Eyes that watch the organic food industry were all on Savannah last week.
Why? The Desoto Hilton hosted the biannual meeting of the National Organic Standards Board, where several key decisions made will impact what food products get the organic stamp of approval.
The 15–member NOSB, composed of farmers, enviromentalists, scientists and retailers, submits organic policy recommendations to the United States Dept. of Agriculture and the National List of Approved and Prohibited Substances.
On the table for its fall meeting were petitions from corporate manufacturers to use synthetically–derived oils and preservatives in organic baby food and organic wines, along with continued reformation of animal welfare standards for organic meats.
Much of the multi–day agenda was devoted to listening to public comment, though those wishing to speak in front of the board had to sign up in advance and were limited to three minutes. Several familiar faces from the Southeast African American Farmers Organic Network spoke Tuesday morning, including Helen Fields of John’s Island, SC.
“I’m here because I want to see the board continue with its efforts in education and its cost–sharing program,” said Fields, referring to the USDA’s efforts to offset the financial burdens of farmers transitioning to organic growing methods.
While farmer support was a passionate topic among the commenters, the hottest issues were the petitions.
Representatives and paid consultants from Dean Foods, a $12 billion company that includes Horizon milk, Morningstar Foods and Silk soy products, spent much of Thursday making a case for allowing the use of Martek Biosciences Corporation’s DHA Omega–3 and ARA Omega–6 oils as nutritional additives in organic milk and baby food.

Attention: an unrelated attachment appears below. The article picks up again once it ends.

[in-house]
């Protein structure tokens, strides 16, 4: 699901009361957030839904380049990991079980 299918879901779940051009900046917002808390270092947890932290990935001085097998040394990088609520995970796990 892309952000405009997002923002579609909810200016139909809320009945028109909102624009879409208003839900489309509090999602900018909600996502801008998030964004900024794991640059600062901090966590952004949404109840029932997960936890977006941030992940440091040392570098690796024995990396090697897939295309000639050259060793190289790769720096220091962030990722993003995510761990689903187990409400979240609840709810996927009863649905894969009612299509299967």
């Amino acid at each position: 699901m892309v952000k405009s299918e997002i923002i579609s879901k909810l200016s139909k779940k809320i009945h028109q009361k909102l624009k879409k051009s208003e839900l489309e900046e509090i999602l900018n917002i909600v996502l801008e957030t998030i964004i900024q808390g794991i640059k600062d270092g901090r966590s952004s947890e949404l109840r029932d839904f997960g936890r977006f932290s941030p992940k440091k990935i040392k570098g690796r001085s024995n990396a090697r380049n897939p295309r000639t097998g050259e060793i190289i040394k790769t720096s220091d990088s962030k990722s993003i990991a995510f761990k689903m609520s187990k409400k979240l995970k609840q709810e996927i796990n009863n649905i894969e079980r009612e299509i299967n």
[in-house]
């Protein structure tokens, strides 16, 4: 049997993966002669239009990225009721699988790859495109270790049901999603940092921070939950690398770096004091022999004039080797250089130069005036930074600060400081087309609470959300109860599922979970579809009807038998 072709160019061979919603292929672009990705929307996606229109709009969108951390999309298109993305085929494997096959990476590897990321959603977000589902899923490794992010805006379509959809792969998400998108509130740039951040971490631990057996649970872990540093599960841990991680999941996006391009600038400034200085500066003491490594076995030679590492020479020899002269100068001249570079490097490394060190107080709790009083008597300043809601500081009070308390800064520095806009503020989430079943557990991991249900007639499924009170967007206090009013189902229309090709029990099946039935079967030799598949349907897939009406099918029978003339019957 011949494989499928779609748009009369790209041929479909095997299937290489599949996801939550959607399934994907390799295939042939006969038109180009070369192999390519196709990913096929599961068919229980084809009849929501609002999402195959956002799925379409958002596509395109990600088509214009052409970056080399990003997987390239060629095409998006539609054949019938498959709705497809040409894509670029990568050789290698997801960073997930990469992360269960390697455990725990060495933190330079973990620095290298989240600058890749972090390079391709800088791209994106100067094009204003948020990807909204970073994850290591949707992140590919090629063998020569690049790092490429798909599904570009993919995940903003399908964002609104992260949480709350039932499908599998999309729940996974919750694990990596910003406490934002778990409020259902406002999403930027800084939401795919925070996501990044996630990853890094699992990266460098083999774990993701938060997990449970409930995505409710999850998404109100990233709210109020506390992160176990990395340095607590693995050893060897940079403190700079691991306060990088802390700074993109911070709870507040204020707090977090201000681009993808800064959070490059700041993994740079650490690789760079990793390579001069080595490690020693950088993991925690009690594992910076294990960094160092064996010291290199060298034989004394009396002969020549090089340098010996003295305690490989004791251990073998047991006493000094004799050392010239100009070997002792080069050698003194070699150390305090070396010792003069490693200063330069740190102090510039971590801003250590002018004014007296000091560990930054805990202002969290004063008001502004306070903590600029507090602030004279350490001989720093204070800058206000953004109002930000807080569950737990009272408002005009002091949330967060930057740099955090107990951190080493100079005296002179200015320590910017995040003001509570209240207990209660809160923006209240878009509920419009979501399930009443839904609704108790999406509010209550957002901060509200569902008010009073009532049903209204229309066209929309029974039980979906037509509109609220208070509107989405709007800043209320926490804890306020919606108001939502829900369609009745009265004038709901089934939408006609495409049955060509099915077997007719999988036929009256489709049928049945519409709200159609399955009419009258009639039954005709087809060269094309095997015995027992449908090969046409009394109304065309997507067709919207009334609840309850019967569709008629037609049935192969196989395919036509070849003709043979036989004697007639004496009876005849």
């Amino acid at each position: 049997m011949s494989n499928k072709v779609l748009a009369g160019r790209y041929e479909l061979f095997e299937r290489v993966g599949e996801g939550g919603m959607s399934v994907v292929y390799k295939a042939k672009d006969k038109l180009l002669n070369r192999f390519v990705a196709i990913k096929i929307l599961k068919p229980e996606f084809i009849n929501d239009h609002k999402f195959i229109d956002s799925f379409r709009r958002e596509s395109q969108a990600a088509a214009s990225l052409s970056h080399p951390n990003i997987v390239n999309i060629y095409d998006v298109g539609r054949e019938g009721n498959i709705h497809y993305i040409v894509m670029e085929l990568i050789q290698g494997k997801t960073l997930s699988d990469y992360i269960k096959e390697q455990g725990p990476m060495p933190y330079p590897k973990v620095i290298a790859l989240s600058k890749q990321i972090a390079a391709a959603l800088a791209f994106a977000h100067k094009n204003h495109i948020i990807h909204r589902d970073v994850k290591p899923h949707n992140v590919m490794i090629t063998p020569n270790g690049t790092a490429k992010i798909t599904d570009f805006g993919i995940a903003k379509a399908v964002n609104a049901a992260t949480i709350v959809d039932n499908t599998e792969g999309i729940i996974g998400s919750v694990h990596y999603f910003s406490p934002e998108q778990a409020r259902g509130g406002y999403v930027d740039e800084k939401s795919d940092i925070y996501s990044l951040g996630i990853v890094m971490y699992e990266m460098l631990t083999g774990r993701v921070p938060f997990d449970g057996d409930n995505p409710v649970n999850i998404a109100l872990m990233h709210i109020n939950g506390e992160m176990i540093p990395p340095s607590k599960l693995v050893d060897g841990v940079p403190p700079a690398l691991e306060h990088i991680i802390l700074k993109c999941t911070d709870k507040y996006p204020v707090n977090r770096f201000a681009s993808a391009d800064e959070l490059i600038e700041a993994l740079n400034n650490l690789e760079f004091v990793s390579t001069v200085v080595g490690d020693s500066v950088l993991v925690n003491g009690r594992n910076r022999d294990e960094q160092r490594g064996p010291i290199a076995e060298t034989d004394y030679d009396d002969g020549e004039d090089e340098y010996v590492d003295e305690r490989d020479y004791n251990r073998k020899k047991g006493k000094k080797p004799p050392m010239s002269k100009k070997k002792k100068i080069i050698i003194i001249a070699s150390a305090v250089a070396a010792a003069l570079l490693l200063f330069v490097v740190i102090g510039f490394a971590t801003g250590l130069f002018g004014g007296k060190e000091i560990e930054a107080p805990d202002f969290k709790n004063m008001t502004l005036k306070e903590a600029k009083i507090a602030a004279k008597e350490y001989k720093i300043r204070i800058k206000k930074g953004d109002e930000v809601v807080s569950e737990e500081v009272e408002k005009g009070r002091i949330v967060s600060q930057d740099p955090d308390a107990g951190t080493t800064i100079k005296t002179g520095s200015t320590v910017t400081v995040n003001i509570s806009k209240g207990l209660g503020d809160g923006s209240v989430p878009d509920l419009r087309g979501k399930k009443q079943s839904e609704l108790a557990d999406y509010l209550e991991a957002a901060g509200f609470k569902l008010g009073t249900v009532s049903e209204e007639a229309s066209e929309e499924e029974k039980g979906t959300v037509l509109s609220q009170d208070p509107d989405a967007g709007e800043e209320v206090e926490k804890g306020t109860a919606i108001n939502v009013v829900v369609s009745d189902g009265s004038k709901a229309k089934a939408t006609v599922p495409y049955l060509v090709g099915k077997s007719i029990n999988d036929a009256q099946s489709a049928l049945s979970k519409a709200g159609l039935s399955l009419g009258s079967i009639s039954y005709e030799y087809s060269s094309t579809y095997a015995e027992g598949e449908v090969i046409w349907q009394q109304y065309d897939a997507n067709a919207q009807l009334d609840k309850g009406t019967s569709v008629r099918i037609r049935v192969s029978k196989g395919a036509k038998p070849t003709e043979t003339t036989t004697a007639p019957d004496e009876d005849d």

According to the Cornucopia Institute (TCI), an influential organic farmer watchdog group based in Wisconsin, those oils may contain genetically–modified ingredients (GMOs) and are extracted using hexane as a solvent, two factors which should exclude them from organic certification.
TCI co–founder Mark Kastel rolled a cart through the room containing 15,000 signatures opposing the Martek petition as evidence of that the public doesn’t consider Martek oils organic - and neither should the board.
“Are you defending the integrity of the organic label?” he asked. “Or are you defending the interest of corporate agribusiness?”
NOSB member Jay Feldman, who fills one of the board’s three environmentalist slots, expressed grave concern about the additives, saying the science was premature and that the approving Martek’s method of extraction “opens the barn door” to unknown materials that could end up with a USDA organic label.
“We have not done our due diligence on this,” argued Feldman. “And that’s what people expect when they see the seal: That we’re in front of the problems, not in back of them.”
In spite of his protests, the board voted to classify the Martek oils as “non–synthetic” and include them on the list of approved substances, a vote that disappointed consumer advocates. (The board did uphold the ban on hexane–extracted additives in organic food.)